Dr Sharon Marshall

Research interests

  • Latin literature (especially Roman epic, love elegy and the Roman novel)
  • Translation Studies
  • The reception of Latin literature in Early Modern France
  • Women writers and representations of women in literature
  • Early Modern paratexts

In 1541, writing under the pseudonym Hélisenne de Crenne, the French noblewoman Marguerite Briet produced a translation of the first four books of Virgil’s Aeneid that remains largely unknown. As a female author, Hélisenne provides a sixteenth-century woman’s perspective on the Aeneid, an on classical literature more generally, and the uniqueness of her translation in this respect makes her work extremely significant, particularly given the relatively recent interest in women and other marginal voices within the field of classics. 

My PhD thesis offered a thorough examination of Hélisenne’s translation not only with regard to her gender but also the social, historical and literary climate in which she writes, contributing to an understanding of the need for a holistic approach to Classical Reception Studies. Focussing on the mise en livre, as well as the text, my approach also stressed the need to reevaluate the relationship between the author and the text that we often assume is more direct than is actually the case. Through such an examination of her Eneydes, I argued that Hélisenne emerges as a serious participant in the humanist tradition who engages with classical literature in such a way as to question masculine textual authority, whilst deliberately implicating herself through her translation in a web of authorities who are not to be trusted.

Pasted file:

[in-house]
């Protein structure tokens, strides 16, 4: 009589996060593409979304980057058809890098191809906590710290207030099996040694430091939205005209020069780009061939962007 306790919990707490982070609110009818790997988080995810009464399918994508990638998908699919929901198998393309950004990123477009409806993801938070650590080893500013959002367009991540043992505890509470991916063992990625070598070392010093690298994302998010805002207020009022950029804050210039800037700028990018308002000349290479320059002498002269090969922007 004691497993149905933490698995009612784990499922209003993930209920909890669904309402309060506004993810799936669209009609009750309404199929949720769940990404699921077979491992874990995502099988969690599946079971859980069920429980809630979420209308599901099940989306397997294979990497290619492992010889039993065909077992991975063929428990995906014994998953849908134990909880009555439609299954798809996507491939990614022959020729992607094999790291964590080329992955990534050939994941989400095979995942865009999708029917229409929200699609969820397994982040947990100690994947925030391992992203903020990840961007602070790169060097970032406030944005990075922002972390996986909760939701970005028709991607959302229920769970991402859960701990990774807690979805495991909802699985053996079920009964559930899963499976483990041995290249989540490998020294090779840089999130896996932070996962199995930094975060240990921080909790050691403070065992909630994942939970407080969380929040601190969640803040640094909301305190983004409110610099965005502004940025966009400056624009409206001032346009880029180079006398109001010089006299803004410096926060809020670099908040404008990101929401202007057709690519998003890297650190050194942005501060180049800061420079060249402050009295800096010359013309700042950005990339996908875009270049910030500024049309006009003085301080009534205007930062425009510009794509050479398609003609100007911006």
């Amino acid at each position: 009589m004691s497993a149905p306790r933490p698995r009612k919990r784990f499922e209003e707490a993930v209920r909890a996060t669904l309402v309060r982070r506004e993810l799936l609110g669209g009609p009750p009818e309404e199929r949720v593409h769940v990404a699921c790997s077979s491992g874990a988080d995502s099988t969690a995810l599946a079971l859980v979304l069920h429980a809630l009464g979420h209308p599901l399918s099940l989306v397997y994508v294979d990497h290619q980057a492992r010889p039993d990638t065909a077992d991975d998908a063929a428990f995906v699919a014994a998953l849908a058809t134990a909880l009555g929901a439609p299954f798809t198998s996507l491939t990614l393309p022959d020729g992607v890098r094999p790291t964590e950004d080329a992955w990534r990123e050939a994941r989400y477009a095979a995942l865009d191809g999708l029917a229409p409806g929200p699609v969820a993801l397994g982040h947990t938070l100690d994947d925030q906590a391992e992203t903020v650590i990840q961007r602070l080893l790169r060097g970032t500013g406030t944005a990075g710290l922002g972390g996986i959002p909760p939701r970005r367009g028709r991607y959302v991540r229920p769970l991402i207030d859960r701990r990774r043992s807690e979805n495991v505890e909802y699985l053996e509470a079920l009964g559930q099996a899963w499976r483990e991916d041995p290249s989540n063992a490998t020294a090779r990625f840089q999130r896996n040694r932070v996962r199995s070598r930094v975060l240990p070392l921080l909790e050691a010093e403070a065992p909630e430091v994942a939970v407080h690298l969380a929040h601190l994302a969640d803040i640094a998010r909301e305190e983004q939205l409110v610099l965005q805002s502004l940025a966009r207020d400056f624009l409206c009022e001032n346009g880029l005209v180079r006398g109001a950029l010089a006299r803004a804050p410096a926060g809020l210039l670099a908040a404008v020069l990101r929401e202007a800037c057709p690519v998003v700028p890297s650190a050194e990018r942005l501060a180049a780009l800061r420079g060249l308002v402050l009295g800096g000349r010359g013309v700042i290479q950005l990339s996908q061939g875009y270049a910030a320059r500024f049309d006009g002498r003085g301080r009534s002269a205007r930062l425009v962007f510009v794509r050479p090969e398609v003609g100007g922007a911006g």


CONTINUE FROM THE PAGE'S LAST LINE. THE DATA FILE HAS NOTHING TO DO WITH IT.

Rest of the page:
My current project is to prepare the thesis for publication as a monograph.